How To Balance Your Dream With Your Freelance BusinessElance_Alex | Jul 07, 2010
Doing what you love, that's what life is all about, right? Ted Bendixson, Elance writer and snowboard-enthusiast, shares his experiences on how he managed to balance his freelancing life with something he truly loves while staying extremely happy.
What do you dream of doing today? The new way to work gives us an astonishing degree of freedom. I got into freelancing because I wanted to create a schedule for myself that allowed me to snowboard every day of the season. With a traditional job, this is practically impossible. People want you to be in the office from 9 to 5, Monday through Friday. This also happens to be the best time to ride. In order to work the hours I wanted, and ride almost every day, I had to come up with a better system.
With time on my hands, a few grand in the bank, and a small client base, I gradually figured it all out. Within two months, I had enough clients to cover my living costs and keep my business afloat, all while snowboarding almost every day. Here are a few of the lessons I learned in the first year of operating my freelance writing business.
Photo by Geno Fonderoli
Get your clients stoked about your passion.
Don’t try to hide what you love to do. Be proud of it. Tell your clients about your dream while you’re casually discussing business through the Workroom or over Skype and email. When your clients know what you’re up to and that you’re genuinely excited about it, they will help you set up your schedule so you can do what you love and help them at the same time.
At the start of my freelance career, I wondered if I should try to polish my image and make myself appear more professional. I very quickly threw that idea out the window. It simply wasn’t me. I’m not a guy in a suit. I’m a guy who gets out.
Believe it or not, people loved it! I got more clients because of my willingness to show off my passion. Think about it. If you can demonstrate that you are dedicated to something like rock climbing or photography, you are showing your clients that you are someone who gets things done, even in your leisure time. Dreams sell.
Be the most communicative Elancer your clients have ever worked with.
When you aren’t out painting the Sistine Chapel, you should be communicating with your clients and delivering your work ahead of schedule. I stay connected during my working hours so my clients can reach me if they need something, and I also answer every email as soon as I receive it so my clients don’t feel like I’ve disappeared.
When you communicate this much, your clients start to trust you. You can just tell them that you’re going snowboarding for the day, and you’ll get the work done that evening. They’ll never have a problem with your schedule because you communicate, and you always deliver the work on time.
Leverage your time away from your dream for increased productivity.
As much as I love to snowboard, I can’t do it every day. Guess what I’m doing on the days when I’m too sore to make it up to the mountain?
Days off are great for catching up on projects and marketing yourself to new clients. When you take a day off of pursuing your dream, you shouldn’t be sitting on the couch watching reruns of Murder She Wrote. You should be getting ahead of projects and surprising your clients with super fast turnaround times.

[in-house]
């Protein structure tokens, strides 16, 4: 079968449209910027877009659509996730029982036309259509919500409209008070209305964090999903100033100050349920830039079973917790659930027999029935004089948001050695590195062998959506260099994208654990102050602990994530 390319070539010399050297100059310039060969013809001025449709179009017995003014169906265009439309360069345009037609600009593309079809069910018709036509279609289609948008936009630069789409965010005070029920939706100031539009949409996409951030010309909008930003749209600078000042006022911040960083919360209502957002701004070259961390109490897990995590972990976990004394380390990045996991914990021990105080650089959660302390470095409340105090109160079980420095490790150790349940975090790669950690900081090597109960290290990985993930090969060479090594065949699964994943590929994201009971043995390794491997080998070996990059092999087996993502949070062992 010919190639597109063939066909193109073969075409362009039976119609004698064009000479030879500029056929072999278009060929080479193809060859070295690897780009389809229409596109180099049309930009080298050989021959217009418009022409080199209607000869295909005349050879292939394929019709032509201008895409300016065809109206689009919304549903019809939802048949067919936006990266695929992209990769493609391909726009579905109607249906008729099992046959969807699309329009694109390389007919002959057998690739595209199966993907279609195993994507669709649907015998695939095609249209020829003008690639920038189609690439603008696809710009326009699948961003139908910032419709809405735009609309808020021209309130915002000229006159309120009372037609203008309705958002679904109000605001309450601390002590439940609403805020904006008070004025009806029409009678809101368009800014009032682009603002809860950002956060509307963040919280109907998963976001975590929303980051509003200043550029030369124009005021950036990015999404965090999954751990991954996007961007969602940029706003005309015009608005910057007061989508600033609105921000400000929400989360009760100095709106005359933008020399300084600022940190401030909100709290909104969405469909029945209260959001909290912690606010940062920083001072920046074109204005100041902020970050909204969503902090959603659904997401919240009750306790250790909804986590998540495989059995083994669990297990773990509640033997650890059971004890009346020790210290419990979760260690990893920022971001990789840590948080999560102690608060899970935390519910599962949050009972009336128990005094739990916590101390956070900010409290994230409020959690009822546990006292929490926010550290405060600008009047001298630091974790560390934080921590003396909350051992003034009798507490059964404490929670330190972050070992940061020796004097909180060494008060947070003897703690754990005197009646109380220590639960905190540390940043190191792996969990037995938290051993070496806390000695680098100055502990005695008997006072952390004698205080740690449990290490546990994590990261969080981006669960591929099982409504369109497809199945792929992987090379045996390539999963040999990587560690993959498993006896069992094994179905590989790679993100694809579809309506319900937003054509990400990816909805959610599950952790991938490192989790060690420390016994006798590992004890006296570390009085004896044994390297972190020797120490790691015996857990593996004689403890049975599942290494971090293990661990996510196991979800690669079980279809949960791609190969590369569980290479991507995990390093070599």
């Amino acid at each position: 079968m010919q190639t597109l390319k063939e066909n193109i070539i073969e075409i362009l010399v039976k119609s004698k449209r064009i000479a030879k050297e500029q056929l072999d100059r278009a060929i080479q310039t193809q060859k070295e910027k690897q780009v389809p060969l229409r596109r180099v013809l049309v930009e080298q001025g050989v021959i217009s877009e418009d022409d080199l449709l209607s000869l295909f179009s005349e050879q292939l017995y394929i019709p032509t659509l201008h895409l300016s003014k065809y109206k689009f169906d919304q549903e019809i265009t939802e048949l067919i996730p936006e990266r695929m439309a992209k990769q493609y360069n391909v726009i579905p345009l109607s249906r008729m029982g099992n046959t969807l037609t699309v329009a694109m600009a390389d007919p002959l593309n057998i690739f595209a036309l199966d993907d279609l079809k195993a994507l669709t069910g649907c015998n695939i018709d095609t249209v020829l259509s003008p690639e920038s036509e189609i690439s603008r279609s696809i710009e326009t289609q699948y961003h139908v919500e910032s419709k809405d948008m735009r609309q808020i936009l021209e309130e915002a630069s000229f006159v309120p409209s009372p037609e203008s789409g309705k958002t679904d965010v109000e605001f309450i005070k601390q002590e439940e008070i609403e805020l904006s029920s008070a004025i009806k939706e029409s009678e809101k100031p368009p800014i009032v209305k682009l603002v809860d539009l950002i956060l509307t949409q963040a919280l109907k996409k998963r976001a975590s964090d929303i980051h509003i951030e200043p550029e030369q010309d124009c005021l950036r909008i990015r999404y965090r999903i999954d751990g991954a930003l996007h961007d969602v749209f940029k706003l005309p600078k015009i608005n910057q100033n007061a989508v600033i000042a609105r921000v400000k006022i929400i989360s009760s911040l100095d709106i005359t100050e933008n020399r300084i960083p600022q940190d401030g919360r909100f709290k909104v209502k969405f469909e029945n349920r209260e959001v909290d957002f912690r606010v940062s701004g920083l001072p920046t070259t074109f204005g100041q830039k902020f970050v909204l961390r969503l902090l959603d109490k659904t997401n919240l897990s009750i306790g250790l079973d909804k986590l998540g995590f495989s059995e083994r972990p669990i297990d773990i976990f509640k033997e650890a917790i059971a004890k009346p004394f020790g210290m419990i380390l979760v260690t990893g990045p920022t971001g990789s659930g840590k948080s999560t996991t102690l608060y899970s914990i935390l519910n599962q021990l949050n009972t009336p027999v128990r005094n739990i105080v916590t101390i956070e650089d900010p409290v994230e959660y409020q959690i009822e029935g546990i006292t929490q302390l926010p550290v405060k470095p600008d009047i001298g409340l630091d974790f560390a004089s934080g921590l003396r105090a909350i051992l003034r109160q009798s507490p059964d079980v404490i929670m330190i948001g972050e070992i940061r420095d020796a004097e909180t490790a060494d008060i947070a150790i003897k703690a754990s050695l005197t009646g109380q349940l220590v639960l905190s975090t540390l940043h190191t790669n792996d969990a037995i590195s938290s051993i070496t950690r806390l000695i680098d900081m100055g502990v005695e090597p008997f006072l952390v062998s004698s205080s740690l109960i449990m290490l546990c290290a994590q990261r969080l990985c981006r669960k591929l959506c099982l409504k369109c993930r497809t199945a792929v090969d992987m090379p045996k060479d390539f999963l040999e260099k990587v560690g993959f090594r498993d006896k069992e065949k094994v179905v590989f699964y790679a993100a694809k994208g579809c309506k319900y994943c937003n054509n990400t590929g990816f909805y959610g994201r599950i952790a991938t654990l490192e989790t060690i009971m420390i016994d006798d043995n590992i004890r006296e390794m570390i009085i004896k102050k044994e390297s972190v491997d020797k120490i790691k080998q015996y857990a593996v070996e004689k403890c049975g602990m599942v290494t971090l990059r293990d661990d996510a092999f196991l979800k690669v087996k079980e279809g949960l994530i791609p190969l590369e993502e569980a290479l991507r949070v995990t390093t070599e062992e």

If your dream has a season, work longer days during your offseason time. Market yourself more intensely, and get a start on projects you otherwise wouldn’t have the time to start. That way, when it’s time to pick up your passion again, you won’t have to work nearly as much during your time off. You’ll be able to enjoy yourself while keeping your obligations to a minimum.
Find clients whose management style aligns with your dream.
Clients come in different shapes and styles. Some clients love to hold multiple meetings in the middle of the day, making sure you are on board with everything they say. Others couldn't care less. I’ve had a few clients who disappear for weeks at a time, thank me for my work, and then start up another project - only to disappear once more. I like those clients the best.
You don’t need a lot of clients to keep your freelance business afloat. You just need a few good ones. If you are working with a client who gives you a surprise project when it’s a perfect day for kayaking, you might want to reevaluate the benefit of pursuing that business relationship.
I am in no way advocating leaving any of your clients up the creek without a paddle. If you have decided that your client’s management style doesn’t jive with your dream, wait until you have received positive feedback on the project to bring up your concern. Try to work something out, but if it doesn’t happen, don’t worry. There are plenty of clients out there who are just as allergic to meetings as you are. You just need to spend the time it takes to find them.
You should never have to choose between your work and your dreams. Elance gives us a kind of control over our lives that was previously impossible. As more jobs move from the office to the cloud, we are all given the opportunity to structure our schedules however we see fit. For those of us who work hard and keep the lines of communication open, this means being able to do more of what we love when the time is right.
I never thought I would find myself half way across the world in New Zealand, snowboarding almost every day and telling people on the chairlift that I work on the Internet. I am living the dream because of Elance. You can too.
About the Author:
Ted Bendixson is a freelance copywriter and snowboarding enthusiast. When he isn’t busy crafting copy or learning how to do a double backflip, he’s taking photos of his adventures and helping clients with his blog.